Weekend Wrap-Up

Fury Advances; Affleck’s Girl Gone From Top Spot

By John Hamann

October 19, 2014

Someone's overcompensating.

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It’s time to do the A-list shuffle, as Brad Pitt’s Fury has usurped Ben Affleck’s Gone Girl from the #1 position at the box office after two weekends on top.

After a tough August and September at the box office where the only highlight was Guardians of the Galaxy, October has bounced back, dominating last year’s totals. The credit for this success goes to something that the media thought was long since dead – the movie star – as films from Ben Affleck, Brad Pitt, Denzel Washington and Robert Downey Jr. are propping up the October box office, and pushing this year’s October totals up versus last year to the tune of about $80 million over only the first three weekends. Bad news is coming, though, as Halloween falls on a Friday this year, and usually decimates the box office. New releases this weekend include Fury, the tank drama with Mr. Jolie; The Book of Life, the animated film from producer Guillermo del Toro; and The Best of Me, a Sparksian romantic drama that I understand could be the next big drinking game.


Number one at the box office this weekend is Fury, the film that deposits Brad Pitt back into World War II Germany, the same place where we enjoyed him so much in Inglourious Basterds. Fury is no Quentin Tarantino revenge fantasy. It is a gritty real-lifer from David Ayer, who also did the gritty real-lifer End of Watch, which swapped the battlefields of Germany for the streets of Los Angeles. The Brad Pitt fan base showed up this weekend, as the Sony/Columbia release drew a solid $1.2 million on Thursday night and $7.6 million on Friday for a combined first day effort of $8.8 million. While Fury didn’t blow the cover off the baseball on opening day, it was a decent start, and was able to turn it into a weekend take of $23.5 million from 3,173 venues, giving it an average of $7,406. Five films earned more than $10 million this weekend, so the marketplace is crowded. The top ten is peppered with R-rated, adult-oriented product.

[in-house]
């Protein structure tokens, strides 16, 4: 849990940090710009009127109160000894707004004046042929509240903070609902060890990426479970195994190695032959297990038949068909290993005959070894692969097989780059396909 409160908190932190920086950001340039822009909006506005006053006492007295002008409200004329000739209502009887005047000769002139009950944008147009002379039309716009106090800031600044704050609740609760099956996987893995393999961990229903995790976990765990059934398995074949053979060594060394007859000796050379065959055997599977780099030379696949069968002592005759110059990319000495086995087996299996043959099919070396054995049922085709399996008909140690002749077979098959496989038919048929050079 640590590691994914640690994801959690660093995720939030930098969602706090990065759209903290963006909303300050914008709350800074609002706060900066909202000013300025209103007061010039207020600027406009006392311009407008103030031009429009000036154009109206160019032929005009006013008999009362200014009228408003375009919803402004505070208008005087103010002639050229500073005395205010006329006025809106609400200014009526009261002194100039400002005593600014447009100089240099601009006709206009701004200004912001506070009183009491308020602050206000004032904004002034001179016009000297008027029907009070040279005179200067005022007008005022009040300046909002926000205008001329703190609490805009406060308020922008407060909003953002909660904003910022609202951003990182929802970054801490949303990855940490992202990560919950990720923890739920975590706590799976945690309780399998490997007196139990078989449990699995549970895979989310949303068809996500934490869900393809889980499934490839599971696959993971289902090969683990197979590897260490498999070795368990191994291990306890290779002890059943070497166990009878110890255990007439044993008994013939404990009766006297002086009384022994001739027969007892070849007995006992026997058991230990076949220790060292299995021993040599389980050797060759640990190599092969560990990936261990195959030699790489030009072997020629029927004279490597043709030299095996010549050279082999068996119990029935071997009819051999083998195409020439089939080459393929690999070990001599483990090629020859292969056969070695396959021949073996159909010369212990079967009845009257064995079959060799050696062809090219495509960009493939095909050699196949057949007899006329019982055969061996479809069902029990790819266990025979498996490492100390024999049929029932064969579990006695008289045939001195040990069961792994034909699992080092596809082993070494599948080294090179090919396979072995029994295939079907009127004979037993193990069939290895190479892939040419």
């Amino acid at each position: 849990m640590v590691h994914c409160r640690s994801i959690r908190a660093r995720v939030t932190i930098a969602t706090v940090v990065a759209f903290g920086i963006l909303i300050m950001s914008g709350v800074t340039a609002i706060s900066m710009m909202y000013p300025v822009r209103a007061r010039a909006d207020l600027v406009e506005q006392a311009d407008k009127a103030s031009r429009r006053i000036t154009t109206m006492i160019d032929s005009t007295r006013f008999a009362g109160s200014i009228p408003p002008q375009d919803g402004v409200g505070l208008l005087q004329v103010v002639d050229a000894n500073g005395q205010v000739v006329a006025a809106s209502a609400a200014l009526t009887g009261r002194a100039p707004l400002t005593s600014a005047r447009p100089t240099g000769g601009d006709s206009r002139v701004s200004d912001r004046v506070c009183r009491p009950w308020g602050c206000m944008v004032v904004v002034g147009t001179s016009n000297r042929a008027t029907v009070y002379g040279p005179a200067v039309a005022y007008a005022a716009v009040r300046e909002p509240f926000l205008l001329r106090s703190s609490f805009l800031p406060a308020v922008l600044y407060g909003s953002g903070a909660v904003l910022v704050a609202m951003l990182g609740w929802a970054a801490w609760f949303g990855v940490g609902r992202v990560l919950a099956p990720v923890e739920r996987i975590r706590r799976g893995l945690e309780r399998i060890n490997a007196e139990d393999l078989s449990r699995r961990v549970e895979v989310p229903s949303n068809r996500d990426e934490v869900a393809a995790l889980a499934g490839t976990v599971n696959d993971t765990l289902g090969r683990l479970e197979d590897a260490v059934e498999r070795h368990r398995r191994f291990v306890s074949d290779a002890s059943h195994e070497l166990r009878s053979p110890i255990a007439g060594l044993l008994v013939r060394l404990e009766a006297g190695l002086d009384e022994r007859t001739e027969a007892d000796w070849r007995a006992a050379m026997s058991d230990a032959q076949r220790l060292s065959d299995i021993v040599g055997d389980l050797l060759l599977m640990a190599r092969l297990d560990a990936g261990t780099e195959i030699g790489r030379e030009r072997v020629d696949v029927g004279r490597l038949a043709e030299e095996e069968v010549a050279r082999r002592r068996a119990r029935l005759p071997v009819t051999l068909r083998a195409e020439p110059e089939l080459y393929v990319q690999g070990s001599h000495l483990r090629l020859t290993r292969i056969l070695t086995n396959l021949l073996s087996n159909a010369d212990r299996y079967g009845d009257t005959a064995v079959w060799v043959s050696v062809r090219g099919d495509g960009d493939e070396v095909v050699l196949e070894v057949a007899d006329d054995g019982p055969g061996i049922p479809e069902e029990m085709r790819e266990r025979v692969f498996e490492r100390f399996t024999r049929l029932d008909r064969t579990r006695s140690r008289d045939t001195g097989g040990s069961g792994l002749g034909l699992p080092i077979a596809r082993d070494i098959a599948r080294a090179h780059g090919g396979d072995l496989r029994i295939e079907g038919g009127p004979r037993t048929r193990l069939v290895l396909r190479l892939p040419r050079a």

For Brad Pitt, this is his best non-World War Z opening since Inglourious Basterds earned $38 million in 2009 and Benjamin Button opened to $26.9 million in 2008. Had Sony chosen to put an unknown or even a lesser star into the tank, I believe the result here would have been much lower, as the marketing for Fury certainly did not sell this as a happy tale where Hitler gets it in the end. The strong supporting cast that includes Shia LaBeouf, Logan Lerman, Michael Pena and The Walking Dead’s Jon Bernthal might have helped somewhat here, but let’s face it - audiences came out for Pitt this weekend. Reviews were solid from all critics at RottenTomatoes at 80%, but top critics at the site were less kind, giving Fury a 68% fresh rating. The Cinemascore was also solid at A-, the same score that Sony’s The Equalizer earned a few weeks earlier.

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